Let’s talk about that a minute.

Was it just me, or did you think, the first time you saw a commercial for the interactive workout screens, that some asshole in Silicon Valley read about that in 1984 and thought, Hey, I can make that! all the while ignoring that Orwell was clearly trying to say that having someone yell at you while forcing you to excersie was, y’know… a bad thing. This is part of the point I’m trying to make.

Orwell imagined a dystopian future that a bunch of otherwise smart  people then seemed to take on as a challenge. They’ve though, Yeah, we can totally do that, and created either very small versions of INSOC as things like NXVIM or Peloton, slightly larger versions like Scientology or CPAC, and much larger expressions like post-war America from McCarthy through Nixon and on to Trump and the rise of the Objectivist/Libertarian thing and a generation of people who seem to at once despise government as a high demand or high control group and engage with each other via one high control group after another. The American right learned the lesson of continuous warfare from Orwell while the American left blissfully adopted Newspeak.

Do we have a whole cadre of Americans who not only believe in that four-step process of apocalypse-to-dystopia, but are, seemingly intentionally, trying to push it forward? Wasn’t that what was happening at the Capital on January 6th? Isn’t that what’s behind the so-called “preppers” and the whole insane gun thing? Real people in real life are arming themselves against the inevitable apocalypse, which they know is right around the corner and if it isn’t then we’ll God damn well make sure it is. Why would anyone do this? In his book The Unidentified, author Colin Dickey started to narrow in on this.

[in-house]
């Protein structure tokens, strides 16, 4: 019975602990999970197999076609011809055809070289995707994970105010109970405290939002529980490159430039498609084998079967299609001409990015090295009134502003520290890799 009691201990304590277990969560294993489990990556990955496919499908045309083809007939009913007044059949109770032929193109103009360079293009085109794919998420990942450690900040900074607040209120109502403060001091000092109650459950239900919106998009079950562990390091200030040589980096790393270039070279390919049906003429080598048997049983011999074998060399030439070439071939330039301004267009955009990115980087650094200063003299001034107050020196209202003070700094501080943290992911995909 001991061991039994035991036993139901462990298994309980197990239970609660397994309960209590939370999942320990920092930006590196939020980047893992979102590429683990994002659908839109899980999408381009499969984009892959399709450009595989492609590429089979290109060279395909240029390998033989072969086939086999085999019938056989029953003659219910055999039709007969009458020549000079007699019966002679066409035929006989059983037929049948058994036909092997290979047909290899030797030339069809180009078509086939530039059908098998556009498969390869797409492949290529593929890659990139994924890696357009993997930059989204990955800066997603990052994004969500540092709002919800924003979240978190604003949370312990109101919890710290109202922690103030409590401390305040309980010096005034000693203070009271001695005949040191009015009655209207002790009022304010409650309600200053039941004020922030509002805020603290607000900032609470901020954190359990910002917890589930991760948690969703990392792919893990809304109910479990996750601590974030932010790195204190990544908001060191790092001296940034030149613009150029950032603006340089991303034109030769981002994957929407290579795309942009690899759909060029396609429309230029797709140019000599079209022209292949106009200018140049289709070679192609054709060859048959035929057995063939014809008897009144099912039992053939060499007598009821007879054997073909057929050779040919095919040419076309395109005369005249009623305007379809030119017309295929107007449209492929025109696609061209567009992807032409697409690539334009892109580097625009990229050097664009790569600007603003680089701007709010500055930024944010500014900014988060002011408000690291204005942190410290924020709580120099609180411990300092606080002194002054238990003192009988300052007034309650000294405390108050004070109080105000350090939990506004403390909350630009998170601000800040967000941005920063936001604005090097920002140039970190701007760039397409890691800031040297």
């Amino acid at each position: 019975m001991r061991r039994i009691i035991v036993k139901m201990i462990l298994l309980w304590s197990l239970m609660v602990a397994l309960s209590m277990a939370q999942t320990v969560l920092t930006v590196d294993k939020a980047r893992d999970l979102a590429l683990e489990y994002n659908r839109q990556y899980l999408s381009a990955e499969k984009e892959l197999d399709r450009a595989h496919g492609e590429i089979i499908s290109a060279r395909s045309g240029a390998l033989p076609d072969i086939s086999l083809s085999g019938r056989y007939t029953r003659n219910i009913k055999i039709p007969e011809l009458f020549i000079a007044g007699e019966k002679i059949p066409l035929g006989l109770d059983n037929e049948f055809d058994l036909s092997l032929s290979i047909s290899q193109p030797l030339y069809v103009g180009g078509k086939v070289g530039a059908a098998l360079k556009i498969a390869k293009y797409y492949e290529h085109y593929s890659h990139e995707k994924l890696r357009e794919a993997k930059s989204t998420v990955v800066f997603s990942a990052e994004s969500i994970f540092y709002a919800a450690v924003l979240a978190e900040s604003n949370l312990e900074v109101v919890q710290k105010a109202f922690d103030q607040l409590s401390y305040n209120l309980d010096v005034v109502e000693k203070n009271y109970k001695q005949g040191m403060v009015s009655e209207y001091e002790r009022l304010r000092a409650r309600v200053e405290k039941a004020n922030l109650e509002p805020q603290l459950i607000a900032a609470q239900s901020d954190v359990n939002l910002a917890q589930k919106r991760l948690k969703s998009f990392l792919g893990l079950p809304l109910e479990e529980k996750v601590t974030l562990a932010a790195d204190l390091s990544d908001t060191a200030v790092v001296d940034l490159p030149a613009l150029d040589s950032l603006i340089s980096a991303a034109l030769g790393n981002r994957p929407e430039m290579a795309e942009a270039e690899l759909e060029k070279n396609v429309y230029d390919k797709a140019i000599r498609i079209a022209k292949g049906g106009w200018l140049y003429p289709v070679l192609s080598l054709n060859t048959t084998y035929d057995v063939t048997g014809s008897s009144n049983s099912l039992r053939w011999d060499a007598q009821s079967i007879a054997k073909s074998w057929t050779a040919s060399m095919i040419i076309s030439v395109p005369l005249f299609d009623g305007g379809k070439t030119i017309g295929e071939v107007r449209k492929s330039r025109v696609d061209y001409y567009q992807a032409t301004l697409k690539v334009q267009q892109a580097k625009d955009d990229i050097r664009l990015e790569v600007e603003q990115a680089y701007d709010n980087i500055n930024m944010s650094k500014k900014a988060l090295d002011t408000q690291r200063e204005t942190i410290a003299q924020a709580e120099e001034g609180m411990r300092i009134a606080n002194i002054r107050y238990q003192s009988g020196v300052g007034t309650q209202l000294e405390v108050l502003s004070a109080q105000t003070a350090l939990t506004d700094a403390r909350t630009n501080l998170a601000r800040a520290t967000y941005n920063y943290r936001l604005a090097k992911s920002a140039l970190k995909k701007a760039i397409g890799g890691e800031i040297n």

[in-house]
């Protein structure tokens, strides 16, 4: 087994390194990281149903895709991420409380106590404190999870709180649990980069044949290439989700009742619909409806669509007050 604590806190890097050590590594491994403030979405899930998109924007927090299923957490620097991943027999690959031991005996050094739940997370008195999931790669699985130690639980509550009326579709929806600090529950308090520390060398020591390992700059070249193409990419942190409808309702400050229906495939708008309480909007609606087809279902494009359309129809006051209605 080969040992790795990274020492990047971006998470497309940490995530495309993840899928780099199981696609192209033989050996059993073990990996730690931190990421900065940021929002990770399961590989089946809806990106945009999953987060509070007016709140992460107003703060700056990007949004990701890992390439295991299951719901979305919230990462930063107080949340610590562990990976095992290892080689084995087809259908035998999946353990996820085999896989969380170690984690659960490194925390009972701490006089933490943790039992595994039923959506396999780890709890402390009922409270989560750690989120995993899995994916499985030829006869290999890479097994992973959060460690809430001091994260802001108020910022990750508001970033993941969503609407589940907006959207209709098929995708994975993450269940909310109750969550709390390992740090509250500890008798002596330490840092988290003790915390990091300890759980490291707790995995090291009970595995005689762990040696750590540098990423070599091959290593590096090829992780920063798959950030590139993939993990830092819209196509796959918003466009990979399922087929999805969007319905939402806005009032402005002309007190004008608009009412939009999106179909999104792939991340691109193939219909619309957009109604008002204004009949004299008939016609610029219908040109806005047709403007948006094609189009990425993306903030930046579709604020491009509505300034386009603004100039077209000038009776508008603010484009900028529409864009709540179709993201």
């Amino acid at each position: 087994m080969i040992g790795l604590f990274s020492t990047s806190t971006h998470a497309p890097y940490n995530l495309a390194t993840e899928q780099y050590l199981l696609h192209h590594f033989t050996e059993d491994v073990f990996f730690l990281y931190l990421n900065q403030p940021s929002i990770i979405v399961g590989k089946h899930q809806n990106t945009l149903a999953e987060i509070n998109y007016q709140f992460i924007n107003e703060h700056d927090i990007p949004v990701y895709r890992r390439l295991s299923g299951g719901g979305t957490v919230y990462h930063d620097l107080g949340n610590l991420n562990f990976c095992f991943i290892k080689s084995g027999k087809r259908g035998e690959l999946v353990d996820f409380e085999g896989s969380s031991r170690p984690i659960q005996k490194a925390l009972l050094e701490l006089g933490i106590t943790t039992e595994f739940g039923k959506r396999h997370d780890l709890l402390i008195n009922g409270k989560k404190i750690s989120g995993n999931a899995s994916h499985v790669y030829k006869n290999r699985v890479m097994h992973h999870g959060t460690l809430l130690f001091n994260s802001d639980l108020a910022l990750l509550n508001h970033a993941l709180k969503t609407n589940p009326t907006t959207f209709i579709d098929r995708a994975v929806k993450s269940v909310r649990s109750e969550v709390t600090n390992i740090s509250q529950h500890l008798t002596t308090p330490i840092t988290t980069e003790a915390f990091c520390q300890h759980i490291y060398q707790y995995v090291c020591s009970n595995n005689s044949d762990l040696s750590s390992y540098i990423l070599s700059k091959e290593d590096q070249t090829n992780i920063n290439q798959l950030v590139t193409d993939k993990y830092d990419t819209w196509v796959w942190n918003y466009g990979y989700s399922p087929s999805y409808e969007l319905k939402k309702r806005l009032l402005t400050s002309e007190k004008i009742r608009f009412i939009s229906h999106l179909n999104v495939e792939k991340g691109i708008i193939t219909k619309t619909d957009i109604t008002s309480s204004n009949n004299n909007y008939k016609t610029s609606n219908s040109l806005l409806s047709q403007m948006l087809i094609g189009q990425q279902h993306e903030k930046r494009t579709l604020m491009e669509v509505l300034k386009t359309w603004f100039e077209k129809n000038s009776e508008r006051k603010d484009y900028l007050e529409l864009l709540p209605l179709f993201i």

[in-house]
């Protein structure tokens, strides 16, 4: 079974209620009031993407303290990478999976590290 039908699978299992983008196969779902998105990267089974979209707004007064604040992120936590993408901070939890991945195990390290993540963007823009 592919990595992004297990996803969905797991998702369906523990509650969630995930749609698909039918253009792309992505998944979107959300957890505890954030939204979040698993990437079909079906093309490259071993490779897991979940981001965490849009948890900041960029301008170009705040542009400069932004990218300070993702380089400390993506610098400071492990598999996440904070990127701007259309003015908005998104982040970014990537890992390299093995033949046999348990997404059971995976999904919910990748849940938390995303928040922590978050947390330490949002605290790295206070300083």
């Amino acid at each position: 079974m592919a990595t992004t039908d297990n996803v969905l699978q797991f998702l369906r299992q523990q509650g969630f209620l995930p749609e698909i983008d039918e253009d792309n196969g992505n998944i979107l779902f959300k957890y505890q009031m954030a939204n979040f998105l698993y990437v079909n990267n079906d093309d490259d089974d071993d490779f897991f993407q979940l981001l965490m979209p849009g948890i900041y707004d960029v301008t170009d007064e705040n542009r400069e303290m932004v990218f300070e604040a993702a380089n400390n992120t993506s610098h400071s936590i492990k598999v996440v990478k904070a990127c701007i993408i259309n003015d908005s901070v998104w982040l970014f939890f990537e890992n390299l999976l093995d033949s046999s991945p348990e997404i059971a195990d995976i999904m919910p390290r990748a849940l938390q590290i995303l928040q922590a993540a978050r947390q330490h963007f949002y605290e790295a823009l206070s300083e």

In the decade after World War II, masculinity itself was undergoing a crisis. Men who’d fought in a great war were now readjusting to a life of domestic placidity and workplace drudgery. The 1950s were a time of economic prosperity in the United States, to be sure, but such economic gains came with a radically reenvisioned sense of a man’s role: no longer someone who worked with his hands, he now worked a desk job, he was tethered to a suburban house and familial obligations, and his world was one of consumerism. This malaise helps explain the massive popularity of men’s adventure magazines, with their tales of flesh-eating weasels, quicksand, and cobras. Magazines with names like True Adventures and Real Life Action played to the nine-to-five stiff, giving him an alternative fantasyland in which to reimagine himself as liberated from the womanly bonds of the material world, living off the land with only his skills and his hands. Free once more.


This is NOT aspirational!

Is all of this reactionary vs. progressive, right vs. left, and the assumption of the apocalypse  because of the stories we tell, from the biblical apocalypse onward?

Have we been telling each other the same science fiction story so many times, for so many thousands of years, that even though it can be proven to be bullshit it not only won’t go away but we just keep doubling down on it so that apocalyptic cults that used to be rare, bizarre things, have now become… a majority of Americans to some degree?

I don’t know, but it’s sure starting to seem like it.

Or am I just seeing a present day dystopia where none exists, and imagining  an impossible apocalypse caused by victims of high control cults like QANON and the Republican Party just finally wanting to get to the world of Mad Max  because it looks like fun or something? Am I just blaming those high contol groups for imaginary bad things because some other high control group I don’t even know I’m a member of is telling me to fear the reactionary harbingers of the apocalypse?